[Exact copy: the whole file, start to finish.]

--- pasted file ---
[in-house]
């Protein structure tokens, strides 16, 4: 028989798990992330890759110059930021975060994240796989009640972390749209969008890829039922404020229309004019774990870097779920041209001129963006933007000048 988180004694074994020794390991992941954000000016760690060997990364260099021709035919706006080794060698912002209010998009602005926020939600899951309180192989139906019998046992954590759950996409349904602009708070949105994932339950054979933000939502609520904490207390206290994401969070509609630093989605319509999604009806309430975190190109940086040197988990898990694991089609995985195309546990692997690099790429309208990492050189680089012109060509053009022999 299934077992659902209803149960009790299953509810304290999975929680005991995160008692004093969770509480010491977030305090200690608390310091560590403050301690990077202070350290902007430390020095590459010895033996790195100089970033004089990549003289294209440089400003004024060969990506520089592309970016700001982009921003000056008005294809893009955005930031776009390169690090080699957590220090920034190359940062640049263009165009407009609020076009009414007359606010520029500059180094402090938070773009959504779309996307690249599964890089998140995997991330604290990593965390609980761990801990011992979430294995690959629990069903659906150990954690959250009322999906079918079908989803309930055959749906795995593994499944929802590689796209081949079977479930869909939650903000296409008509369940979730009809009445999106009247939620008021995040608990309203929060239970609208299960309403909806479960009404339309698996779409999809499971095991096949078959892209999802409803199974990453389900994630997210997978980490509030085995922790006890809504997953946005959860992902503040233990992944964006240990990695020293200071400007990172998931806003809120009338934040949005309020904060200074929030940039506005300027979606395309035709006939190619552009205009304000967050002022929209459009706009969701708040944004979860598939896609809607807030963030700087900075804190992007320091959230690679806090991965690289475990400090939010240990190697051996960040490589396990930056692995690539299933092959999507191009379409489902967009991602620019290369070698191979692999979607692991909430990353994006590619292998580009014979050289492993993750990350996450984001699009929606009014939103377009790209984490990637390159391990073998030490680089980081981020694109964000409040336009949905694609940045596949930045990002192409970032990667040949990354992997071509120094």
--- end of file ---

[in-house]
């Protein structure tokens, strides 16, 4: 028989798990992330890759110059930021975060994240796989009640972390749209969008890829039922404020229309004019774990870097779920041209001129963006933007000048 988180004694074994020794390991992941954000000016760690060997990364260099021709035919706006080794060698912002209010998009602005926020939600899951309180192989139906019998046992954590759950996409349904602009708070949105994932339950054979933000939502609520904490207390206290994401969070509609630093989605319509999604009806309430975190190109940086040197988990898990694991089609995985195309546990692997690099790429309208990492050189680089012109060509053009022999 299934077992659902209803149960009790299953509810304290999975929680005991995160008692004093969770509480010491977030305090200690608390310091560590403050301690990077202070350290902007430390020095590459010895033996790195100089970033004089990549003289294209440089400003004024060969990506520089592309970016700001982009921003000056008005294809893009955005930031776009390169690090080699957590220090920034190359940062640049263009165009407009609020076009009414007359606010520029500059180094402090938070773009959504779309996307690249599964890089998140995997991330604290990593965390609980761990801990011992979430294995690959629990069903659906150990954690959250009322999906079918079908989803309930055959749906795995593994499944929802590689796209081949079977479930869909939650903000296409008509369940979730009809009445999106009247939620008021995040608990309203929060239970609208299960309403909806479960009404339309698996779409999809499971095991096949078959892209999802409803199974990453389900994630997210997978980490509030085995922790006890809504997953946005959860992902503040233990992944964006240990990695020293200071400007990172998931806003809120009338934040949005309020904060200074929030940039506005300027979606395309035709006939190619552009205009304000967050002022929209459009706009969701708040944004979860598939896609809607807030963030700087900075804190992007320091959230690679806090991965690289475990400090939010240990190697051996960040490589396990930056692995690539299933092959999507191009379409489902967009991602620019290369070698191979692999979607692991909430990353994006590619292998580009014979050289492993993750990350996450984001699009929606009014939103377009790209984490990637390159391990073998030490680089980081981020694109964000409040336009949905694609940045596949930045990002192409970032990667040949990354992997071509120094």